What an outstanding article. I am a Maths teacher in Sydney and cannot agree more that Maths Anxiety activates activity in our ancient brains whereas we require activity to be in the mid pre frontal cortex. I teach my students meditation techniques to physically move this activity to this region. I have had really positive results in particular a student who left his final HSC exam from anxiety, did the 3 minute breathing exercise I had taught him and went back to complete his exam. He texted me last month that he got a band 6, the highest band achievable in the HSC. I would love to chat to you about train the trainer approach of these techniques. I do travel to South Africa from time to time so if this is of interest, please reach out so we can set up a date and time to meet. Warm regards Shirley ‘

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Don’t panic, but behave responsibly



The announcement of the new Omicron variant and its dire impact on overseas travel continues to dominate the news. With the sharp increase in infection numbers in Gauteng, the Board on 28 November convened a meeting of the national leadership of the major communal bodies together with Professor Barry Schoub and Dr Richard Friedland, two experts in the field of communicable diseases who have guided and advised us throughout the COVID-19 crisis. At our request, Professor Schoub and Dr Friedland have prepared guidelines on how to reduce the impact of the impending fourth wave on our community. These can be found on our Facebook page. To watch last week’s “Midweek COVID-19 Update with Professor Schoub”, visit Those who have any questions for Professor Schoub can leave them in the comment section or email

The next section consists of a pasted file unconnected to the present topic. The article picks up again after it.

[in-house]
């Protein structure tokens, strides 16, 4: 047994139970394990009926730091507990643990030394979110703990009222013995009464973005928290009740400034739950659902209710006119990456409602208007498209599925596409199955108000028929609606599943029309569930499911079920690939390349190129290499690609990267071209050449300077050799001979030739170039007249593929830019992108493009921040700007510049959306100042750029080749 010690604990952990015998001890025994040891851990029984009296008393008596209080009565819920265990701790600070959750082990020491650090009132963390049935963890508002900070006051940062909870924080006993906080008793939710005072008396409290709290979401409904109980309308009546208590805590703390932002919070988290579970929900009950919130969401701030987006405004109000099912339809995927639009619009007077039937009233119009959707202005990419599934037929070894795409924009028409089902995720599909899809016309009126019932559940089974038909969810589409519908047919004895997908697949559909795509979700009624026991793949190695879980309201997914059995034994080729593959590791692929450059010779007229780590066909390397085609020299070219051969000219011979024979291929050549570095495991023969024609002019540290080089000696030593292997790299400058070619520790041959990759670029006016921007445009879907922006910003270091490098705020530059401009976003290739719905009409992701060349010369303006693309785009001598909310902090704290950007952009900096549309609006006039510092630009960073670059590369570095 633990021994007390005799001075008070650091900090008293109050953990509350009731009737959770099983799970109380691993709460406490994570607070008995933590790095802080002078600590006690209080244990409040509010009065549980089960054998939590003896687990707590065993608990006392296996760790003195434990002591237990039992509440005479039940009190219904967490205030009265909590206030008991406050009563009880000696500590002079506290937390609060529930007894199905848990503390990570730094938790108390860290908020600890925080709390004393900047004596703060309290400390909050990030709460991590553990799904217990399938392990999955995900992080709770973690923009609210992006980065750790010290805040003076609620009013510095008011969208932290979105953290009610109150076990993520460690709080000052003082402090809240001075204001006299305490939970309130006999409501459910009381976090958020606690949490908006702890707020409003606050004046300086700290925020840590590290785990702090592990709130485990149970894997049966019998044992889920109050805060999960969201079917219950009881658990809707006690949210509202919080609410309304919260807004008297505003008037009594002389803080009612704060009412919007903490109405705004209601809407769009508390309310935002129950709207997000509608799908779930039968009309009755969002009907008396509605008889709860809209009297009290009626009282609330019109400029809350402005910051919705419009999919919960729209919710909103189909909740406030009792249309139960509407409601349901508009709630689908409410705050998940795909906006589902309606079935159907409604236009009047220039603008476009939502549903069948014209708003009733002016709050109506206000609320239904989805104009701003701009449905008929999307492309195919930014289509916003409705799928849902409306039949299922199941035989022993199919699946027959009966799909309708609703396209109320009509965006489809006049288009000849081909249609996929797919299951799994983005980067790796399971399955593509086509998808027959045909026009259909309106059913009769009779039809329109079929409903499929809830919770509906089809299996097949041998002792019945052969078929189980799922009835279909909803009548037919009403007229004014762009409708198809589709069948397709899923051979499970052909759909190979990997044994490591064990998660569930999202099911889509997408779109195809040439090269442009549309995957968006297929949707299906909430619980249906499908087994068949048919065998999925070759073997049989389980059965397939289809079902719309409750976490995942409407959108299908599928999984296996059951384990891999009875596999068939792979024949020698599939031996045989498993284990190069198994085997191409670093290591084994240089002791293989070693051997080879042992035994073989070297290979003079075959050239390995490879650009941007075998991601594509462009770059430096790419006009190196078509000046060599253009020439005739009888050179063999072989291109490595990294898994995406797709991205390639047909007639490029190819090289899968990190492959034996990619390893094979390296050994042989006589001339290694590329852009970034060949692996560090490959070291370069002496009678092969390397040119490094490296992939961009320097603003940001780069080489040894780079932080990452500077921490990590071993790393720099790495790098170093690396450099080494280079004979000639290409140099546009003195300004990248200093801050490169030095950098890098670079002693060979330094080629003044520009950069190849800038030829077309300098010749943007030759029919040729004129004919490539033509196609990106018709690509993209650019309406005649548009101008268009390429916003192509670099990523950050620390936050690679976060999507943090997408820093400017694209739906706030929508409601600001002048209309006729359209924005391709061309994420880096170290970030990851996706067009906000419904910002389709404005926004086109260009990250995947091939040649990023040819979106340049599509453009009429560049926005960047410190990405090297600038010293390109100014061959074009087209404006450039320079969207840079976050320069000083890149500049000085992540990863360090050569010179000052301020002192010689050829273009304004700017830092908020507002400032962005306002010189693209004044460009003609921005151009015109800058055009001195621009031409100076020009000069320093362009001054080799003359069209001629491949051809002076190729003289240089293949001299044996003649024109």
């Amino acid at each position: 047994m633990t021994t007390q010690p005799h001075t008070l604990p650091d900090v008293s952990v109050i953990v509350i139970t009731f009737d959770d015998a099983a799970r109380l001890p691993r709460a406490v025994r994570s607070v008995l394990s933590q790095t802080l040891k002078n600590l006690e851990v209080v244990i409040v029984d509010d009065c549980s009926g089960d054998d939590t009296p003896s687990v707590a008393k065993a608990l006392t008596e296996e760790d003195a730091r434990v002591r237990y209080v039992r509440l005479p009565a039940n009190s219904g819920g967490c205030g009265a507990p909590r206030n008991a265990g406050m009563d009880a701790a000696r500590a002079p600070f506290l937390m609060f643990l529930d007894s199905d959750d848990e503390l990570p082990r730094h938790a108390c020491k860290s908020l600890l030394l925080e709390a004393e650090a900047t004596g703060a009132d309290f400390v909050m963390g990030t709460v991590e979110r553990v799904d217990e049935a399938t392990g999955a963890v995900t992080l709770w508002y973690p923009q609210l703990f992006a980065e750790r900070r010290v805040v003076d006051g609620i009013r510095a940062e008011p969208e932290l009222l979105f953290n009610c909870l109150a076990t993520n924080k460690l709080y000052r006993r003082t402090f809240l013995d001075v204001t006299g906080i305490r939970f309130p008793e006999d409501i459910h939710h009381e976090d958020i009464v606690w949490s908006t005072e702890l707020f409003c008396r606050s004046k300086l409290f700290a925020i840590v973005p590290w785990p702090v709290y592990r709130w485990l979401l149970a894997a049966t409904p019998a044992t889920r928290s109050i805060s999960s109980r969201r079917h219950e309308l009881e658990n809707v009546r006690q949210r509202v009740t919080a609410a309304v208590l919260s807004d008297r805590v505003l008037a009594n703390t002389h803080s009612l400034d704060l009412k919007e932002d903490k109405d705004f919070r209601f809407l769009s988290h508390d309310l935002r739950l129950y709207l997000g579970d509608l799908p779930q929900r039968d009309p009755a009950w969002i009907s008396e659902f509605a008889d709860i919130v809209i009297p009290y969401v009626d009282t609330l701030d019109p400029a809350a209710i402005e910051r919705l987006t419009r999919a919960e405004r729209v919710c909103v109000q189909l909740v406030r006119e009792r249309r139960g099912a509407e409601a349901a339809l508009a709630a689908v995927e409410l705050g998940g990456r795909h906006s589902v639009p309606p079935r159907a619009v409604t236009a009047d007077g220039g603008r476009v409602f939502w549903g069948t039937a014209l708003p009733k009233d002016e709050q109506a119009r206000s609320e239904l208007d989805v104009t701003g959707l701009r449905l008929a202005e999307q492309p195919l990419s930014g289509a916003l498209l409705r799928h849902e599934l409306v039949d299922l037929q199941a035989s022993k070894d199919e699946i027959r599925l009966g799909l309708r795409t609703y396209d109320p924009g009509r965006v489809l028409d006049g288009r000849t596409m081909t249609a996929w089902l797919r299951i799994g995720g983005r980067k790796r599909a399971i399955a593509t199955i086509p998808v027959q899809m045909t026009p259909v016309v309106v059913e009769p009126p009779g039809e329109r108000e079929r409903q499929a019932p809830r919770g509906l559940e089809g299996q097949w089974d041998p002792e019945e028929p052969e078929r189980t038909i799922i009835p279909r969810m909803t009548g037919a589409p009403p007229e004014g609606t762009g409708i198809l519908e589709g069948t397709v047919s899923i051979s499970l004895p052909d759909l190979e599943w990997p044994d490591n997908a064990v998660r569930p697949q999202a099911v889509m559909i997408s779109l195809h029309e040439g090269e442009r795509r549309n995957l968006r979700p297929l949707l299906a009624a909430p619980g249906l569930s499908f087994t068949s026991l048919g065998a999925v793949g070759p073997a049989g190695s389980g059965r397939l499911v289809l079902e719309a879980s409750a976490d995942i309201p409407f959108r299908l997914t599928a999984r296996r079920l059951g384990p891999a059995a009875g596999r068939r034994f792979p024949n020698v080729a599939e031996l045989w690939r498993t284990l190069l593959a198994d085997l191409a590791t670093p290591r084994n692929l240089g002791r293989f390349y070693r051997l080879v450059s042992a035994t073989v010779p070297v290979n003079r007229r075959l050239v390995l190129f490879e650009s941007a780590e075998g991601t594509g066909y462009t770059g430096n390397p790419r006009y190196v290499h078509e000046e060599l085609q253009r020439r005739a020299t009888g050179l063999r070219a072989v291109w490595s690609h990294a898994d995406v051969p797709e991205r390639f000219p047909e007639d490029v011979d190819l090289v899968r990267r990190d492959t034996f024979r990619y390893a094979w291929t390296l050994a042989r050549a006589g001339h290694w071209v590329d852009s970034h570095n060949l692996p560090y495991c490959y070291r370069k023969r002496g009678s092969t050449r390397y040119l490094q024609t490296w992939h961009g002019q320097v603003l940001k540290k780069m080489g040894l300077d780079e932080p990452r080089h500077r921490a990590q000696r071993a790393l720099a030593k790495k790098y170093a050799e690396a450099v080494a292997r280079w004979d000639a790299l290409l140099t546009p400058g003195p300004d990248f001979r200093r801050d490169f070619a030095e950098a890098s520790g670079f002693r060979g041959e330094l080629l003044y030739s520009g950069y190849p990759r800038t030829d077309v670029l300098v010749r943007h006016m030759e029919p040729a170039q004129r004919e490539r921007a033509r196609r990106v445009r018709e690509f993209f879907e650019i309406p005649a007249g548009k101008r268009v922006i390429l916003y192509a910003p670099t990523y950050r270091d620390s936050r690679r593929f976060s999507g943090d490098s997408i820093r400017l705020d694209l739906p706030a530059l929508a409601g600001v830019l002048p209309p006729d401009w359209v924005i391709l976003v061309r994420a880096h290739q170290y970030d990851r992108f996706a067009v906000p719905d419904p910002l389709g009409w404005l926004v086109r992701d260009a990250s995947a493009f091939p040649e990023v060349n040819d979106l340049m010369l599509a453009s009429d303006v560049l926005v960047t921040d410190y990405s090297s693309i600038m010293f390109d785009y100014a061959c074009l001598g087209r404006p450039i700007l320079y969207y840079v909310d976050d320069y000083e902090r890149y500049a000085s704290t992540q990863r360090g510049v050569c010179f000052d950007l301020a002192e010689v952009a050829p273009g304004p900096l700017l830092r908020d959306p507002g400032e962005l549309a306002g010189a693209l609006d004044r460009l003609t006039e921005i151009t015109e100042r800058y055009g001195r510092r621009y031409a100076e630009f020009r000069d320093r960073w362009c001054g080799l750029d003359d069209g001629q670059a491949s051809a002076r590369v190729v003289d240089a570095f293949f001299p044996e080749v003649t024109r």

Fighting the good fight

One welcome piece of good news over the weekend was that Miss South Africa, Lalela Mswane, had arrived in Israel in preparation for taking part in the Miss Universe contest. This was in spite of a sustained campaign by Boycott, Divestment, Sanctions (BDS) factions to prevent her participation, characterised by intimidation, defamation, blackmail, and misinformation. The Board saw it as essential to have a voice in this debate as the intent clearly is to target the only Jewish state in a way intended to deny and demonise South African Jews’ historical, cultural, religious, and familial ties to Israel. We engaged in the debates and obtained significant press coverage to offer an alternative narrative to the hate-filled position of those calling for boycotts.

The Board was also called on last week to respond to various statements by organisations like Africa4Palestine, the Media Review Network, and the Muslim Lawyers Association on the death in a terror attack of former community member Eli Kay. Using the language of demonisation and incitement that led to Eli’s murder in the first place, these factions brazenly celebrated and sought to justify the atrocity. In an opinion piece for News24, South African Jewish Board of Deputies (SAJBD) Vice-President Mary Kluk pointed out how such dehumanisation is an inevitable stage in a process that if left unchecked, can easily have deadly consequences. While not inciting violence directly, the hate-filled rhetoric of the BDS lobby is fostering an environment in which such attacks become that much more likely.